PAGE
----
As discussed above, non-paged pool unused pages would not contain valid content under ordinary circumstances. Accordingly, flushing non-paged pool unused pages from the translation lookaside buffer should not result in any adverse consequences such as a performance penalty in one embodiment. However, to avoid any unwanted or unforeseen consequences such as a performance penalty, only a subset, i.e., not all, of the non-paged pool unused pages are flushed at any one time.

From FLUSH SUBSET FROM TRANSLATION LOOKASIDE BUFFER OPERATION 308, flow moves to an ADDITIONAL FLUSHES CHECK OPERATION 310. In ADDITIONAL FLUSHES CHECK OPERATION 310, a determination is made as to whether additional flushes of the translation lookaside buffer should be performed, e.g., are necessary.

If a determination is made that no additional flushes are necessary, flow moves to an EXIT OPERATION 312.

Conversely, if a determination is made that an additional flush is necessary, flow returns from ADDITIONAL FLUSHES CHECK OPERATION 310 to DETERMINE NON-PAGED POOL UNUSED PAGES OPERATION 304. In accordance with this embodiment, OPERATIONS 304, 306, 308, and 310 are repeated until a determination is made that no additional flushes are necessary in ADDITIONAL FLUSHES CHECK OPERATION 310, and flow moves to and exits at EXIT OPERATION 312. By repeatedly performing OPERATIONS 304, 306, and 308, the entire set of entries associated with the non-paged pool unused pages are flushed from the translation lookaside buffer.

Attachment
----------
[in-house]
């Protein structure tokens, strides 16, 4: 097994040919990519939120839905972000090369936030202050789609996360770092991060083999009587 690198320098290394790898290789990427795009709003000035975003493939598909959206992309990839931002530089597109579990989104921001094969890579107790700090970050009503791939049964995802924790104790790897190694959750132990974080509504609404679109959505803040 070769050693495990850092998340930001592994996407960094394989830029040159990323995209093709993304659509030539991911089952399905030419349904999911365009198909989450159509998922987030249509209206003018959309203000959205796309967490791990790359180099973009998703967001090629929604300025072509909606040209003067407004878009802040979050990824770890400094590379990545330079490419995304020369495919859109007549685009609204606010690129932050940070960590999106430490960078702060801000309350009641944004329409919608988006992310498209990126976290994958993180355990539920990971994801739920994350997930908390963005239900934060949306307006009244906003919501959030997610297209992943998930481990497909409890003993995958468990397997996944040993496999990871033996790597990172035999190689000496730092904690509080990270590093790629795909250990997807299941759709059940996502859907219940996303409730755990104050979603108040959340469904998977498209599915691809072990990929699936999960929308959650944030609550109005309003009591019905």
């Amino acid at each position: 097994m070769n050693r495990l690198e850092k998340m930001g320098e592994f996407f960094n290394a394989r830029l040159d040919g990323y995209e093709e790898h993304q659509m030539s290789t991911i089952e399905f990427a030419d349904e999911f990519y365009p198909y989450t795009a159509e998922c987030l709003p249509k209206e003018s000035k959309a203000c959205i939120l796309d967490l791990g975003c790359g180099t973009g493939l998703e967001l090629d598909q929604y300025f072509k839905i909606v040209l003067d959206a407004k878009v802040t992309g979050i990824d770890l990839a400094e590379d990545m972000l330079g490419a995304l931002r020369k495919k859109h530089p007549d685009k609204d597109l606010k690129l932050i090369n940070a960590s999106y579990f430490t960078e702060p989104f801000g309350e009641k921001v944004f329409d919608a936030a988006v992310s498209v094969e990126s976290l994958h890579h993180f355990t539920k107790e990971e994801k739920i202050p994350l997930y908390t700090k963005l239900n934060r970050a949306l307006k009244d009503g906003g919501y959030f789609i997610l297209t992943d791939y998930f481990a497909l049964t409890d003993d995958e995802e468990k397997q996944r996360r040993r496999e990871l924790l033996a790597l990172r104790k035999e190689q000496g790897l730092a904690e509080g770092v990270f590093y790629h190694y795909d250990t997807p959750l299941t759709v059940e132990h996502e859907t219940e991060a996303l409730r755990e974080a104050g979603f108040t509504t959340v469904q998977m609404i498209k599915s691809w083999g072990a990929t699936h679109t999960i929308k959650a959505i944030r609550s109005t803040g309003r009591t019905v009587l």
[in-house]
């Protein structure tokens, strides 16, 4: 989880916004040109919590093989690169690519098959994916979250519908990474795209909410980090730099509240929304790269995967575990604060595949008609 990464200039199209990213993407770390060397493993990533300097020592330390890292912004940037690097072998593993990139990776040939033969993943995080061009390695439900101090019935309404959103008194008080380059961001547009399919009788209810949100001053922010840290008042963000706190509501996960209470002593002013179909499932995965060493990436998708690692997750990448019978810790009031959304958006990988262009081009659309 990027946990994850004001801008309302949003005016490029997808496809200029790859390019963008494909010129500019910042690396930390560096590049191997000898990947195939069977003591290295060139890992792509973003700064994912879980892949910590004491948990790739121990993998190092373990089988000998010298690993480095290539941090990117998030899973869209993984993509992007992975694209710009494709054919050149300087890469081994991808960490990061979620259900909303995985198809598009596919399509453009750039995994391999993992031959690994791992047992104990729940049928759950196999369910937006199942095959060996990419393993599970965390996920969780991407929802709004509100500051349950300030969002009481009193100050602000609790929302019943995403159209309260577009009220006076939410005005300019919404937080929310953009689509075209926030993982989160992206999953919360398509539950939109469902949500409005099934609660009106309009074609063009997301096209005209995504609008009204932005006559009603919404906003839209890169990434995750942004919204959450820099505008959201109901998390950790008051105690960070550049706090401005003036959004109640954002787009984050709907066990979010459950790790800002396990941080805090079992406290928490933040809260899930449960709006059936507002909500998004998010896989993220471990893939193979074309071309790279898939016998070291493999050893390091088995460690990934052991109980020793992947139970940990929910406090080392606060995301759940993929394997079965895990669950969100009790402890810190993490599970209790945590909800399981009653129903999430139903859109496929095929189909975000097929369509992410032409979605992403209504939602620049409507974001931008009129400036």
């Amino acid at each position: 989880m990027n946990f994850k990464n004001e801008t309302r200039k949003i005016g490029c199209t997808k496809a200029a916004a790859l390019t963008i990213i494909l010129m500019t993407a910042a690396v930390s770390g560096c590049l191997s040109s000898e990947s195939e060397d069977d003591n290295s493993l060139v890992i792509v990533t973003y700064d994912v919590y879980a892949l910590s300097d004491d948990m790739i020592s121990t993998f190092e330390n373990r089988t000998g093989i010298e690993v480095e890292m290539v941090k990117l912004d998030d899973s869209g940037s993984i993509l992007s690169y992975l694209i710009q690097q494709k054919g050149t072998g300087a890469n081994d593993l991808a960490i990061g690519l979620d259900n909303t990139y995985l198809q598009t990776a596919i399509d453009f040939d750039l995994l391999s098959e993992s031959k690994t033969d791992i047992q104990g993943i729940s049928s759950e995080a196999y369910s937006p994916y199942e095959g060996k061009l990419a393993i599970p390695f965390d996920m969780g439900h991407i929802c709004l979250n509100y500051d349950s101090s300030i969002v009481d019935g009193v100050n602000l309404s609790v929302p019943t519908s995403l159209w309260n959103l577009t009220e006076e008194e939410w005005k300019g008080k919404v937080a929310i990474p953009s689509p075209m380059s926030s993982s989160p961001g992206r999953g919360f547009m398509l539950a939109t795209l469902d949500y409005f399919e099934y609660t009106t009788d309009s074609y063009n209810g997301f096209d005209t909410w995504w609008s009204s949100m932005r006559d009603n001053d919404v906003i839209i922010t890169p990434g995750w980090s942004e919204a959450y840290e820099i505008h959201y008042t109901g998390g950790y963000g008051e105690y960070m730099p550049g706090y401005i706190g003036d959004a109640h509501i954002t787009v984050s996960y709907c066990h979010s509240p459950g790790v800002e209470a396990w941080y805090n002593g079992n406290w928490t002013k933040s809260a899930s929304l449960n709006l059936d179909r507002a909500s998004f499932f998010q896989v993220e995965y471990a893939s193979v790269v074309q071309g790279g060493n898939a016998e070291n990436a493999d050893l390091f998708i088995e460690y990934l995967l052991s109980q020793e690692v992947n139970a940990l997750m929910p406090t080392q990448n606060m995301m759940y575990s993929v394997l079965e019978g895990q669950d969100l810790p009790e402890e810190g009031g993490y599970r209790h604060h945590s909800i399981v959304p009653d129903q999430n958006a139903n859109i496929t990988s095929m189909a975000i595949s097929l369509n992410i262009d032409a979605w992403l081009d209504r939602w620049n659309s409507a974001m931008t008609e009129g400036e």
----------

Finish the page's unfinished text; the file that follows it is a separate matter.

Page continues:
FIG. 4 is a flow diagram of a malicious code detection operation 400 in accordance with one embodiment of the present invention. Referring now to FIGS. 2 and 4 together, from an ENTER OPERATION 402, flow moves to a HOOK PAGE FAULT HANDLER OPERATION 404. In HOOK PAGE FAULT HANDLER OPERATION 404, the page fault handler, e.g., an exception handler, is hooked. More particularly, a page fault is an interrupt (or exception) raised by the hardware, e.g., CPU 108, when a program accesses a page that is not mapped in physical memory. A page fault handler is a function that trys to handle the page fault by making the page accessible at a location in physical memory or terminating the program in case it is an illegal access.